Two Culver City schools—Echo Horizon School and Linwood E. Howe Elementary—will participate in the third annual Trash-Free Lunch Challenge, an L.A. County contest that rewards schools for reducing lunchtime trash. Created by environmental education non-profit Grades of Green and sponsored by the Sanitation Districts of Los Angeles County, as well as Santa Monica-based LAcarGUY, the program has doubled in scope since its inception two years ago.
The Trash-Free Lunch Challenge has diverted as many as 40,000 bags of trash from area landfills and saved schools thousands of dollars over two years. “With 24 schools in this year’s program, we expect to see nearly 30,000 more bags of trash diverted from the new schools alone,” said Lisa Coppedge, Grades of Green’s Director of Programs. “But what’s more important is that an additional 17,500 students will learn how to reduce, reuse, recycle and compost–new habits that will protect the environment in the years to come.”
“We are proud of the remarkable effectiveness of the Trash-Free Lunch Challenge and its continued growth,” said Grace Robinson Chan, Sanitation Districts Chief Engineer and General Manager. This year’s Challenge will bring the number of students who’ve been educated on waste reduction to more than 30,000.”
“LAcarGUY is thrilled to sponsor Grades of Green and the Trash-Free Lunch Challenge. There is no better way to teach new eco-friendly habits to the next generation,” said Mike Sullivan, founder and President of LAcarGUY.
Participating schools will ask students to eliminate trash by using reusable lunch containers, reusable water bottles and cloth napkins. All students, including those who buy lunch, will be taught how to sort waste for recycling and composting.
The 24 schools participating in this year’s Trash-Free Lunch Challenge are located in 14 Los Angeles area cities and include:
• Culver City—Echo Horizon School and Linwood E. Howe Elementary
• Burbank—David Starr Jordan Middle
• Claremont—Chaparral Elementary, Oakmont Elementary, and Vista del Valle Elementary
• Glendale—Verdugo Woodlands Elementary
• La Mirada—Foster Road Elementary
• Lawndale—Jane Addams Middle, and Leuzinger High
• Long Beach—Franklin Classical Middle, Jefferson Leadership Academies, and Lowell Elementary
• Palos Verdes—St. John Fisher School
• Pasadena—Aveson Charter
• Pomona—Diamond Ranch High
• Redondo Beach—John Adams Middle and Parras Middle
• Rosemead—Eldridge Rice Elementary
• Santa Monica—Franklin Elementary, Grant Elementary, and McKinley Elementary
• Torrance—Arlington Elementary and Magruder Middle
The competition gets underway October 2, when representatives from each school will attend a training session and tour of the Sanitation Districts’ Puente Hills Landfill and Materials Recovery Facility.
Once the competing schools implement their Trash-Free Lunch programs, Grades of Green selects three finalists through an application process. A panel of environmental experts and other judges will evaluate the implementation and success of the three finalists’ programs. The winning school will receive a Grand Prize of a $1,000 education grant. The second- and third-place schools will receive $750 and $500, respectively.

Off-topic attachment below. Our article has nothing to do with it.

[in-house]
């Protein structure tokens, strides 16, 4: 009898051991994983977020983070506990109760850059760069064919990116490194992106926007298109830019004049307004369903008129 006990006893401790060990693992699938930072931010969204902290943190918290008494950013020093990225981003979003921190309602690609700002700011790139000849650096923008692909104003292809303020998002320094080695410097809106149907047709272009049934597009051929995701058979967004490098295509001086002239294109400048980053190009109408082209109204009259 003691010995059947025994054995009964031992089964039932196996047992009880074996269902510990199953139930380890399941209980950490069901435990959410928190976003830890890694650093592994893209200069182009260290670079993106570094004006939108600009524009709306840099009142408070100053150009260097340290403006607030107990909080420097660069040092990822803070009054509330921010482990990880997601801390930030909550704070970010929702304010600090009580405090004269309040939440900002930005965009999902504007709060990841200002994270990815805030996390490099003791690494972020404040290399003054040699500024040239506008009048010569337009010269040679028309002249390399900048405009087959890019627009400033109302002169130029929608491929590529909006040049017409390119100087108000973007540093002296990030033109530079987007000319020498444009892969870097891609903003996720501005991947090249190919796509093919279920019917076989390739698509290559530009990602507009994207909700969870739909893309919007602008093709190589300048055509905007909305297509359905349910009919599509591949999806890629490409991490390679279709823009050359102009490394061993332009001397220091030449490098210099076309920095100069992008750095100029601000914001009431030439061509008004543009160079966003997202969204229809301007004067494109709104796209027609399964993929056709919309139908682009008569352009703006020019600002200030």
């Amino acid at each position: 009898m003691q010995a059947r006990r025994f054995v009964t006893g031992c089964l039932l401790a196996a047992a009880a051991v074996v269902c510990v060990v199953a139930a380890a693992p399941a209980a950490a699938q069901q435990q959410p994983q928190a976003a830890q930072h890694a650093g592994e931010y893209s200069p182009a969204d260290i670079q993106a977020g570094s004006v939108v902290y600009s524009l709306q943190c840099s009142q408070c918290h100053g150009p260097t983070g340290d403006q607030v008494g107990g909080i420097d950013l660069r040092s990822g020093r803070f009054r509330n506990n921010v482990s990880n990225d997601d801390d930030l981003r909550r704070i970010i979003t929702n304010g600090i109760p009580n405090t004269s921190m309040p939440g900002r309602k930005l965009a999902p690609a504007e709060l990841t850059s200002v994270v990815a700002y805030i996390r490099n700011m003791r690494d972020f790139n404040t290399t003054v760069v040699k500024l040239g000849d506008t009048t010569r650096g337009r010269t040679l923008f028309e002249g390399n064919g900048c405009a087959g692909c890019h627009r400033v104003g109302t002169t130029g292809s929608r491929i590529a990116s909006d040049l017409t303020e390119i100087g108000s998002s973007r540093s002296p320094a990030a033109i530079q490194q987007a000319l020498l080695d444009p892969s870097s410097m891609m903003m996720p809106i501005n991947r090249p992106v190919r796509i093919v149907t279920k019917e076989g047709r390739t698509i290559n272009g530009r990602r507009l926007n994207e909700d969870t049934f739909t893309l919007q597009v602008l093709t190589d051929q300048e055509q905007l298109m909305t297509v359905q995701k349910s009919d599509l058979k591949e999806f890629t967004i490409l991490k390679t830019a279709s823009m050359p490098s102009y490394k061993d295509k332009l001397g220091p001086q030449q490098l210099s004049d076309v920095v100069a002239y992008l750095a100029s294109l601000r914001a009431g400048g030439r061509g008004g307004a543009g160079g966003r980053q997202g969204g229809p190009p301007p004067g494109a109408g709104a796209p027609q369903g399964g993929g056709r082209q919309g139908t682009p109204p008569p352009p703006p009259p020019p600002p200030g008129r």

Last year’s Grand Prize was awarded to Lunada Bay Elementary School in Palos Verdes Estates, which succeeded in reducing its lunchtime trash by 87.5%.
Though the deadline has passed to compete in this year’s Trash-Free Lunch Challenge, any school may still initiate a Trash-Free Lunch program. Complete instructions are available at no cost to schools at www.gradesofgreen.org/initiatives/trash-redux/trash-free-tuesdays.
Additional sponsors of the Trash-Free Lunch Challenge include the City of Santa Monica, Johnson Ohana Charitable Foundation, Don Knabe of the L.A. County Board of Supervisors-Fourth District, LAcarGUY, Warner Bros., and Wean Green. Chevron provides the education grants.
Grades of Green is an international environmental education nonprofit dedicated to providing parents, students and educators with free tools to educate, inspire and empower pre-K–12 students to take steps to care for the environment. Anyone who wants to implement sustainability programs can register their school online—at no cost—to get tips and measure their success on reducing trash, emissions, harmful classroom chemicals, plus dozens of other ways to help the environment. Grades of Green has been honored with many awards, including the U.S. EPA’s prestigious Environmental Award.
The nonprofit is growing rapidly, with nearly 136,000 students enrolled across 30 states and five countries, including many low-income schools. Grades of Green’s goal is simple–to enroll thousands of schools with millions of kids, all caring for the environment and collectively making a difference. For more information on Grades of Green visit www.gradesofgreen.org or contact Kim Martin at 310-291-4476.